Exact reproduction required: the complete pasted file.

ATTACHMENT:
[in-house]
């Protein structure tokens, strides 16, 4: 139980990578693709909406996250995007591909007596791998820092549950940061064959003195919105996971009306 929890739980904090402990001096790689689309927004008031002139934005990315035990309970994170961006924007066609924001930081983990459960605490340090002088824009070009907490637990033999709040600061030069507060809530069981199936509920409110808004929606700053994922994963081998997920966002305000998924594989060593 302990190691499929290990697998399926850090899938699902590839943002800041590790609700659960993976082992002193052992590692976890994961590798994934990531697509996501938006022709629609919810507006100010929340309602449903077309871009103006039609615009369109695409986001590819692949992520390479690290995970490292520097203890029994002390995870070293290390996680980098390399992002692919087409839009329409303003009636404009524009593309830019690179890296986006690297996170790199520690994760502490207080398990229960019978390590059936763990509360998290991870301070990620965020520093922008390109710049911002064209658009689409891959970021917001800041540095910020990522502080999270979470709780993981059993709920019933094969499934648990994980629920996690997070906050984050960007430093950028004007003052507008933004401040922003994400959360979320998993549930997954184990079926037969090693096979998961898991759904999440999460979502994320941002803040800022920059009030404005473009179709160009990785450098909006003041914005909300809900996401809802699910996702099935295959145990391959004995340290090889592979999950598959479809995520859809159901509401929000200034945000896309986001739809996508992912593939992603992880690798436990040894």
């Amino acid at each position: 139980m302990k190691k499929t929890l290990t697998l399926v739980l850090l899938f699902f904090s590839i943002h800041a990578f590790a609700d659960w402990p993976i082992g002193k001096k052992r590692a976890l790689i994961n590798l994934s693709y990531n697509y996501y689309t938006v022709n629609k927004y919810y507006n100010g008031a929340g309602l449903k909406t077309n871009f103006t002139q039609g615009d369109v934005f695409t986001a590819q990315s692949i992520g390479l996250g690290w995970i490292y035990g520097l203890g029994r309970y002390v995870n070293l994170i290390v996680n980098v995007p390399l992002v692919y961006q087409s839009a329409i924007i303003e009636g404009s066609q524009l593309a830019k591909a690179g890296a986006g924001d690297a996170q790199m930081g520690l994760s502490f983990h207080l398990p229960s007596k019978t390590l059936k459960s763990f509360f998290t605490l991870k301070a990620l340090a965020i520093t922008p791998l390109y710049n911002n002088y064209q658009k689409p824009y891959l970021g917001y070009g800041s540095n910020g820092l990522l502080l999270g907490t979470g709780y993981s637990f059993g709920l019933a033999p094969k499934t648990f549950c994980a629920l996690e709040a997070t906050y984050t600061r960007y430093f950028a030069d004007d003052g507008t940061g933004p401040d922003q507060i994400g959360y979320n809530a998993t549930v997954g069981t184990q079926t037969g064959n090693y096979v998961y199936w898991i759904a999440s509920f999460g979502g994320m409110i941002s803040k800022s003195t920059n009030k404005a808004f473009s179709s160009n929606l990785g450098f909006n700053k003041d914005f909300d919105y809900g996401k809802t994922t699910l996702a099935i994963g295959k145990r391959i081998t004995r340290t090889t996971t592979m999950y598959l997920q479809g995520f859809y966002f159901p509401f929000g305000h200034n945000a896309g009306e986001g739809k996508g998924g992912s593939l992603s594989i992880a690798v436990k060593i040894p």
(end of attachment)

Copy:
[in-house]
């Protein structure tokens, strides 16, 4: 139980990578693709909406996250995007591909007596791998820092549950940061064959003195919105996971009306 929890739980904090402990001096790689689309927004008031002139934005990315035990309970994170961006924007066609924001930081983990459960605490340090002088824009070009907490637990033999709040600061030069507060809530069981199936509920409110808004929606700053994922994963081998997920966002305000998924594989060593 302990190691499929290990697998399926850090899938699902590839943002800041590790609700659960993976082992002193052992590692976890994961590798994934990531697509996501938006022709629609919810507006100010929340309602449903077309871009103006039609615009369109695409986001590819692949992520390479690290995970490292520097203890029994002390995870070293290390996680980098390399992002692919087409839009329409303003009636404009524009593309830019690179890296986006690297996170790199520690994760502490207080398990229960019978390590059936763990509360998290991870301070990620965020520093922008390109710049911002064209658009689409891959970021917001800041540095910020990522502080999270979470709780993981059993709920019933094969499934648990994980629920996690997070906050984050960007430093950028004007003052507008933004401040922003994400959360979320998993549930997954184990079926037969090693096979998961898991759904999440999460979502994320941002803040800022920059009030404005473009179709160009990785450098909006003041914005909300809900996401809802699910996702099935295959145990391959004995340290090889592979999950598959479809995520859809159901509401929000200034945000896309986001739809996508992912593939992603992880690798436990040894």
């Amino acid at each position: 139980m302990k190691k499929t929890l290990t697998l399926v739980l850090l899938f699902f904090s590839i943002h800041a990578f590790a609700d659960w402990p993976i082992g002193k001096k052992r590692a976890l790689i994961n590798l994934s693709y990531n697509y996501y689309t938006v022709n629609k927004y919810y507006n100010g008031a929340g309602l449903k909406t077309n871009f103006t002139q039609g615009d369109v934005f695409t986001a590819q990315s692949i992520g390479l996250g690290w995970i490292y035990g520097l203890g029994r309970y002390v995870n070293l994170i290390v996680n980098v995007p390399l992002v692919y961006q087409s839009a329409i924007i303003e009636g404009s066609q524009l593309a830019k591909a690179g890296a986006g924001d690297a996170q790199m930081g520690l994760s502490f983990h207080l398990p229960s007596k019978t390590l059936k459960s763990f509360f998290t605490l991870k301070a990620l340090a965020i520093t922008p791998l390109y710049n911002n002088y064209q658009k689409p824009y891959l970021g917001y070009g800041s540095n910020g820092l990522l502080l999270g907490t979470g709780y993981s637990f059993g709920l019933a033999p094969k499934t648990f549950c994980a629920l996690e709040a997070t906050y984050t600061r960007y430093f950028a030069d004007d003052g507008t940061g933004p401040d922003q507060i994400g959360y979320n809530a998993t549930v997954g069981t184990q079926t037969g064959n090693y096979v998961y199936w898991i759904a999440s509920f999460g979502g994320m409110i941002s803040k800022s003195t920059n009030k404005a808004f473009s179709s160009n929606l990785g450098f909006n700053k003041d914005f909300d919105y809900g996401k809802t994922t699910l996702a099935i994963g295959k145990r391959i081998t004995r340290t090889t996971t592979m999950y598959l997920q479809g995520f859809y966002f159901p509401f929000g305000h200034n945000a896309g009306e986001g739809k996508g998924g992912s593939l992603s594989i992880a690798v436990k060593i040894p």